July 19, 2010
I recently had the opportunity to visit Norway, as two friends and classmates of mine from St. Olaf College were getting married in GjÃ¸vik, Norway (the bride’s hometown). My best friend and I took this opportunity to go early and explore more of this beautiful country that our college is so deeply rooted in.
I have always loved Norway, as my significant other has Norwegian roots and would often spend summers there visiting his family — or, most recently, interviewing for a job as a helicopter pilot at his father’s company, which performs search and rescue missions off the Norwegian coast. I’ve always loved Norway for its amazing beauty, but this visit gave me many more reasons to love this country that’s such a part of Minnesota’s heritage.
First off is the World Cup. Being in a Scandinavian country during this time showed me a side of the sports world I have never seen before. In Oslo, at any given time, there were crowds of people gathered at every location that had a TV. There were huge movie theater-style screens showing the games on what felt like every street corner. If there wasn’t room inside the gated-off areas or tents, people would gather on the hillsides to watch. There was never a shortage of beer or excitement. The World Cup doesn’t seem to be quite as popular here, but after being overseas, it is clear to me that we are definitely missing out on something!
Next is the grafitti that was found EVERYWHERE. Oftentimes grafitti here gets covered up immediately, but in Norway, it is looked at as a form of art. They leave it on the buildings as if it becomes a part of the building and what defines it. There were people in public squares doing grafitti as people gathered around to watch and tip them for their work. It was definitely interesting to see and made me appreciate the work and talent that is behind it.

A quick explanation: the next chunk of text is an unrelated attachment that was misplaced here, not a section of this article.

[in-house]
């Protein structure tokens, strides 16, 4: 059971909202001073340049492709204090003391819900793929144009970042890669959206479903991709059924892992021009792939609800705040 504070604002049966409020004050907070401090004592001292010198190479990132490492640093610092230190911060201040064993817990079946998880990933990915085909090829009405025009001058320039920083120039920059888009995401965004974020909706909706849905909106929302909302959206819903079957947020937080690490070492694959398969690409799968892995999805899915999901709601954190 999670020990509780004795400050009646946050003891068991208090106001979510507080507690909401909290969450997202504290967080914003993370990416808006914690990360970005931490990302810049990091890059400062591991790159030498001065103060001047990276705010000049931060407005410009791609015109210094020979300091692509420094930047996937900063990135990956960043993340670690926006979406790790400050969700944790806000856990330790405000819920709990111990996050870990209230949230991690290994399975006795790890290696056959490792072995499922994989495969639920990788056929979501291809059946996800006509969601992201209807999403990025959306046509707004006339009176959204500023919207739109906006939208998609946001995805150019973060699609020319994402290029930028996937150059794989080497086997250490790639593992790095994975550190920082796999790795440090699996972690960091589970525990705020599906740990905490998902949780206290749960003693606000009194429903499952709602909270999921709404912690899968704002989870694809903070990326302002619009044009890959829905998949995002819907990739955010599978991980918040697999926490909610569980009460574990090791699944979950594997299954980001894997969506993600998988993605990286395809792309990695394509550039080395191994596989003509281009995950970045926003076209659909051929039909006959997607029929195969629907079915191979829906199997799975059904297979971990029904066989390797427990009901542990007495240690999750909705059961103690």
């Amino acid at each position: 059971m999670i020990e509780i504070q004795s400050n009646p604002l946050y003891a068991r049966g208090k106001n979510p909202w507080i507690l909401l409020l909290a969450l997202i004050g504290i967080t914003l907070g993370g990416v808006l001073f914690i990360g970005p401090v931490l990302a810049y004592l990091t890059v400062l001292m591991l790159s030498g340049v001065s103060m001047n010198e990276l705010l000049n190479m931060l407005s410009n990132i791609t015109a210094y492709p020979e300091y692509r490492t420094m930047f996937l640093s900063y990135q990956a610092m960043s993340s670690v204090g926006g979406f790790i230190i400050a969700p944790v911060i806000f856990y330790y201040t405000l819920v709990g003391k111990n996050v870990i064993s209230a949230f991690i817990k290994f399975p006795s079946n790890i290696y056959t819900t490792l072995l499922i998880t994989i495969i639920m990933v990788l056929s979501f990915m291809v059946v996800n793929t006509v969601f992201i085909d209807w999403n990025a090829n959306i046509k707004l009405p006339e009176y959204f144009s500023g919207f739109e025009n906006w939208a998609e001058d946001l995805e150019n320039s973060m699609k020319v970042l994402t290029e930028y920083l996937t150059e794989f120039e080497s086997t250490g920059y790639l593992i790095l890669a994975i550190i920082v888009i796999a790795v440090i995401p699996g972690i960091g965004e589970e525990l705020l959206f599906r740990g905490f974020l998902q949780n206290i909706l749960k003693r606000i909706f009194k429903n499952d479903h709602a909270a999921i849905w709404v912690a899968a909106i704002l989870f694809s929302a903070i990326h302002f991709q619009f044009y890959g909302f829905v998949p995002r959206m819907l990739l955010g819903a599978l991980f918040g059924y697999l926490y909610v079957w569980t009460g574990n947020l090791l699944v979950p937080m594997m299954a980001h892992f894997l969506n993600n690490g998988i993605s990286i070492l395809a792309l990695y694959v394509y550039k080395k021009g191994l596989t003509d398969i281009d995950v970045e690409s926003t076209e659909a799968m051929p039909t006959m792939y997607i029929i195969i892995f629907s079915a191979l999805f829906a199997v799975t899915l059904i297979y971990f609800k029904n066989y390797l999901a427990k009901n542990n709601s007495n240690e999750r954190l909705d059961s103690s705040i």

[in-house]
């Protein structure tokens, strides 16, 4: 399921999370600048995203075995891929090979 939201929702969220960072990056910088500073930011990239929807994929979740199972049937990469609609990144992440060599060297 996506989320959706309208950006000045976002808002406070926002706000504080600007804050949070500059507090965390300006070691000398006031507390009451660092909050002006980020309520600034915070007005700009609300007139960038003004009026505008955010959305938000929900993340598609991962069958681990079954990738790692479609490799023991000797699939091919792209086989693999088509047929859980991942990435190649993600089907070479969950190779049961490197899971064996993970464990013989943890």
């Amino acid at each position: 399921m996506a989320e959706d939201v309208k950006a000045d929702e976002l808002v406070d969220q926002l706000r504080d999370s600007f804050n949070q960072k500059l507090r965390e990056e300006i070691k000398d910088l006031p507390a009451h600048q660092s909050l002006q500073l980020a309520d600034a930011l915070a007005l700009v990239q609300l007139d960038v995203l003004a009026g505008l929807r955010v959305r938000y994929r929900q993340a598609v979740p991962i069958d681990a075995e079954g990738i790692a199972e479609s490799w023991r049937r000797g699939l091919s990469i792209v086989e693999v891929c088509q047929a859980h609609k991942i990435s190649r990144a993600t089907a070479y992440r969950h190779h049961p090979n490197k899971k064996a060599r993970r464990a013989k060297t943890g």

Last but not least is the laid-back vibe I felt everywhere we went. If the sun was shining, every patch of grass in the city would be covered with people basking in the sun, hanging out with friends, grilling on disposable grills (very popular there) or reading a book. It reminded me of Lake Calhoun, but on a much bigger scale. It wasn’t just one area, it was the whole city. Everyone would just do their own thing and mind their own business. It felt so non-judgmental. I feel like I could have been walking down the street in the craziest outfit imaginable and no one would have stared. It was very comforting.
Coming from the rushed lifestyle in the U.S. that most of us seem to lead, it felt nice to slow it down a few notches and be able to enjoy the simple things. Being around the Arctic Circle, warm and sunny days are hard to come by in Norway, but definitely don’t go unappreciated. This laid-back lifestyle was apparent in the many fjords of Norway as well. There were many little towns that consisted only of a church, some houses and a few stores nestled into the mountainsides of the gorgeous and breathtaking scenery. The fjords were so quiet and peaceful. It wasn’t hard to see why people would enjoy escaping some of the craziness in the world to go and live the simple life in the fjords of Norway.
Norway was an opportunity for me to explore one of the many different worlds out there and has left me wanting to see more. I will leave you with these images of Norway.